Twitter’s Q3 numbers have been released, leading to share drop of more than 12% in after hours trading. The main reason behind the drop was Twitter’s user growth figures, which showed the platform has increased by only 4 million monthly active users, in total, since the last earnings announcement.

Twitter Q3 Numbers: User Growth Still a Concern, Revenue Continues to Rise | Social Media TodayAs shown in the above, user growth in the US has remained flat, while growth in international markets has increased only slightly. Analysts had expected user growth to exceed 324 million, and the platform’s failure to meet that has sent shares tumbling, with confidence in its long-term viability still a significant concern.

In some respects, the market may be attuned to an unfair comparison in this regard – inevitably, all social platforms are going to be compared to Facebook’s unprecedented user growth, yet it’s unlikely any of them will ever achieve expansion on the same level. That said, while Facebook is four times larger than Twitter, they still managed to add 49 million new monthly users in the second quarter, showing that despite the ubiquity of social networks, significant growth is still possible, underlining the market expectation for better performance on this front from Twitter.

In terms of revenue, Twitter posted a 58% increase, year-on-year, pushing up to $US569 million, again beating analyst estimates (high end expectation was $US560 million).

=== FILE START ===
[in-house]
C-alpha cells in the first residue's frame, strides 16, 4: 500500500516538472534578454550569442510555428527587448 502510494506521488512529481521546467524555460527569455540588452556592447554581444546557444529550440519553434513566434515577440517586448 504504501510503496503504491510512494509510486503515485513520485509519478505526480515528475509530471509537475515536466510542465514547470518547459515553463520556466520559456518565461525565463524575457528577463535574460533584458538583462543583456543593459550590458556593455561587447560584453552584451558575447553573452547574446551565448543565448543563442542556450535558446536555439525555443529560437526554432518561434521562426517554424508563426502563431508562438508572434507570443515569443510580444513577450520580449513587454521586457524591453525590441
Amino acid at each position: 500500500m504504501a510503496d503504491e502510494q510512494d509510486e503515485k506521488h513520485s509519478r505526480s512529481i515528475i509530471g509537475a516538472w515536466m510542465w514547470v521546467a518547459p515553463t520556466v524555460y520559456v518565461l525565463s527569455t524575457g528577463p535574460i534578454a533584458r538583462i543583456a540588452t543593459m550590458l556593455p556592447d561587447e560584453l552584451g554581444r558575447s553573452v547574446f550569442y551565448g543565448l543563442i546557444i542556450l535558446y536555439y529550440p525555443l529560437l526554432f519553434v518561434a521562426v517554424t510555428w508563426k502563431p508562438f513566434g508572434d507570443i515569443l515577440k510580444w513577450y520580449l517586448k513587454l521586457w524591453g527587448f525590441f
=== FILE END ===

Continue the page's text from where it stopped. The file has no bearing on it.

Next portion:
Twitter Q3 Numbers: User Growth Still a Concern, Revenue Continues to Rise | Social Media TodayTwitter Q3 Numbers: User Growth Still a Concern, Revenue Continues to Rise | Social Media TodayTwitter had already pre-announced that revenue would be at the top end of forecast, so the result wasn’t a surprise, but it does bode well for the platform amidst the continuing gloom around user growth. And it is a key point to note – while user growth is slow, Twitter is still making money. A lot of it. The growth potential of the platform is still significant – while some have been quick to proclaim the pending death of the micro-blog giant, the company is doing reasonably well, in general terms. While its longer term prospects have analysts spooked, they still have scope to work with in this regard, and better than expected profits give them some breathing room to do it. That said, Twitter also predicted that revenue will be between $US695 and $US710 million in the current quarter, trailing analyst estimates of $US737 million.

In response to the announcement, Twitter stock plunged 41% from a 52-week high of $US53.49.

Off-Platform Growth

In today’s earning call – which was broadcast on Periscope and streamed through Twitter’s Investor Relations channel – newly appoint CEO Jack Dorsey talked up the platform’s strong financial performance and incremental growth in users. Interestingly, Dorsey again highlighted the platform’s ‘logged out’ audience – people who are exposed to tweets without ever actually logging into the service – noting that along with their 320 million MAUs, Twitter also has more than 500 million logged out viewers, taking their total audience to over 800 million people who use Twitter every month. Dorsey then expanded that further, saying that there’s also an additional “1 billion unique visits monthly to websites with embedded tweets”. This kind of extrapolation takes a bit of creative license, but the point is valid – the audience of people exposed to and influenced by tweets is far more than the noted monthly active user count. How you measure the impact of that is more questionable, but clearly, Twitter is trying to highlight that user growth is not as bad as the basic numbers might suggest.